Money

Send Cracker Barrel’s 8% Yield Back to the Kitchen

47 total views

When my son was in elementary school, he was on a robotics team that competed around the state. One of his favorite traditions with the team was stopping at Cracker Barrel (Nasdaq: CBRL) on the way home from tournaments.

It’s too bad the Poinciana Tazbots aren’t still together, because Cracker Barrel could use the extra business to help fund its 8% dividend yield. Is the company serving up enough Chicken n’ Dumplins to continue to pay shareholders that strong of a dividend?

Free cash flow has been heading the wrong way since the initial rebound after the pandemic.

Even though revenue has increased every year since 2021, gross margins have slipped and operating margin has dropped dramatically, which has squeezed profits and – as a result – cash flow.

Chart: Cracker Barrel Starting to Crack?

In fiscal 2023, which ended in July, Cracker Barrel’s free cash flow totaled $123.5 million. Meanwhile, it paid out $116.1 million in dividends for a too-high payout ratio of 94%.

In other words, for every dollar in cash flow that the company generated, it paid shareholders $0.94. Most of the time, I like to see a payout ratio of below 75%. That way, if free cash flow falls, the company can still afford its dividend.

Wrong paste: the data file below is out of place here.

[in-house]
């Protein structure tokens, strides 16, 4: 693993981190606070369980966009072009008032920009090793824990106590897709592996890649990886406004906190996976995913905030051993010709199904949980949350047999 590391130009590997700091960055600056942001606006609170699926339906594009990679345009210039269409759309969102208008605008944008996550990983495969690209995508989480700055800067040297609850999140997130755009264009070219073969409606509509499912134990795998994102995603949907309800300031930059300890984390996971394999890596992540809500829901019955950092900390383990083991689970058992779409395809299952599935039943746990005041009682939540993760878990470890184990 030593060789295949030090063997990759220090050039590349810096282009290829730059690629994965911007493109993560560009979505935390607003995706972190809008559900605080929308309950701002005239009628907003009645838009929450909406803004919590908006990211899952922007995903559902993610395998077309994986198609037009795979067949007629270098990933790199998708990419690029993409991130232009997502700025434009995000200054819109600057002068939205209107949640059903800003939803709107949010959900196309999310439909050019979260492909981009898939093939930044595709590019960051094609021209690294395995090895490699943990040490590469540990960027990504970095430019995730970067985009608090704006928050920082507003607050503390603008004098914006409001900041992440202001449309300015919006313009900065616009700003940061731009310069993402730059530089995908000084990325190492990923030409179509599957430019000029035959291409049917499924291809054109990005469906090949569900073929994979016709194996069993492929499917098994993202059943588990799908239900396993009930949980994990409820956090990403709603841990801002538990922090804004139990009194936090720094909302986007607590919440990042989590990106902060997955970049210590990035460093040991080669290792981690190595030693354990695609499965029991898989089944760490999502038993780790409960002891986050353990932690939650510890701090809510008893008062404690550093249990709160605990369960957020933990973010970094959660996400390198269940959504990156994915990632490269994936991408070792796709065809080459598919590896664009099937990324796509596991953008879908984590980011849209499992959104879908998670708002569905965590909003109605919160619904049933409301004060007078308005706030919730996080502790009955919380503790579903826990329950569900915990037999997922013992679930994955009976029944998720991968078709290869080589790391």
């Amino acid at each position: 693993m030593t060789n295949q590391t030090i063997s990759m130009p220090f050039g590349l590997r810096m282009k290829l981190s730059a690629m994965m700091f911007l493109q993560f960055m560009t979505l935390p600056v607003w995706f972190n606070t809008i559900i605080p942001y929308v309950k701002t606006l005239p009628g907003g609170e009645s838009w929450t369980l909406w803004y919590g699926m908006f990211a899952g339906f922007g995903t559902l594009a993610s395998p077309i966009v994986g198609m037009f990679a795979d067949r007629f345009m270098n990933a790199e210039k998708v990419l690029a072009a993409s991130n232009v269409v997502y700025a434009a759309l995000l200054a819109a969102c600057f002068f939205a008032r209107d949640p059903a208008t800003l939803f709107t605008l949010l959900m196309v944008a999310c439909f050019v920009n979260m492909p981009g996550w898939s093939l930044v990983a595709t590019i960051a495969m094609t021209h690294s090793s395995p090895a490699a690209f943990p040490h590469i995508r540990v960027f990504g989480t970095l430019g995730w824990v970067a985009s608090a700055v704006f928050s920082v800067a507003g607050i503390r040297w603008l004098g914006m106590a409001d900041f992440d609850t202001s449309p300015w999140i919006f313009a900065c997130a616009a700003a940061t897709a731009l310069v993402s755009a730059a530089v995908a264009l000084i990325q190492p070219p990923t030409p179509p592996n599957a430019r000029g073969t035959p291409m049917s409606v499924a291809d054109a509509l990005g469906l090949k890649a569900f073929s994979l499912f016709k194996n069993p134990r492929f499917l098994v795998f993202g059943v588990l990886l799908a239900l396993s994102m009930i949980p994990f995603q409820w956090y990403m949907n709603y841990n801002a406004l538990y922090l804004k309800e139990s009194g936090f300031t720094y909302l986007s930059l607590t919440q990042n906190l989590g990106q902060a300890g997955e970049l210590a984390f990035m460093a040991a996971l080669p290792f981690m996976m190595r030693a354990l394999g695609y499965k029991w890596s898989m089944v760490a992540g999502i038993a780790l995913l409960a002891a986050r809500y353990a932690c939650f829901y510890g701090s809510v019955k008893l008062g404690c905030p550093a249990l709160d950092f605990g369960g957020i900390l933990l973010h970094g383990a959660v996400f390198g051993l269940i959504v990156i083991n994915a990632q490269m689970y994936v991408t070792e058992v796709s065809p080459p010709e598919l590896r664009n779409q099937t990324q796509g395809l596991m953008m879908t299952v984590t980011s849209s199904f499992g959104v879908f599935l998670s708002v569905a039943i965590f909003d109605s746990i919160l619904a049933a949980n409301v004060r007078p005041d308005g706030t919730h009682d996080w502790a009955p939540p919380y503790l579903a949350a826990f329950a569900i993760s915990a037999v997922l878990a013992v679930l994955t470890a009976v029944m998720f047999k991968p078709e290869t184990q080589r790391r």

That’s exactly what concerns me here.

In 2024, Cracker Barrel’s free cash flow is forecast to drop to $114.5 million. In the first two quarters of fiscal 2024, it has paid $58.3 million in dividends. If it pays the same amount over the next two quarters, its total amount paid in dividends will be greater than its free cash flow, which is something we never want to see.

Up until the pandemic, Cracker Barrel had done a good job of consistently raising the dividend. Starting in 2003, its total payout grew every year for nearly two decades, and the company also occasionally paid some big special dividends.

But when the pandemic hit, Cracker Barrel suspended its dividend for a year, beginning in the summer of 2020. When it resumed paying a dividend in August 2021, it lowered it from $1.30 per share to just $1.

In January 2022, the quarterly dividend was raised back to $1.30 per share, which is where it sits today.

With cash flow declining and the total dividend payout expected to exceed free cash flow, we have to consider Cracker Barrel’s dividend far less reliable than its meatloaf.

Dividend Safety Rating: D

Dividend Grade Guide

If you have a stock whose dividend safety you’d like us to analyze, leave the ticker symbol in the comments section below.

You can also take a look to see whether we’ve written about your favorite stock recently. Just click on the word “Search” at the top right part of the Wealthy Retirement homepage, type in the company name and hit “Enter.”

Also, keep in mind that Safety Net can analyze only individual stocks, not exchange-traded funds, mutual funds or closed-end funds.

Share this Post

News

About Us

Our mission is to bring retirement news, financial information, and advice to seniors enjoying their golden years.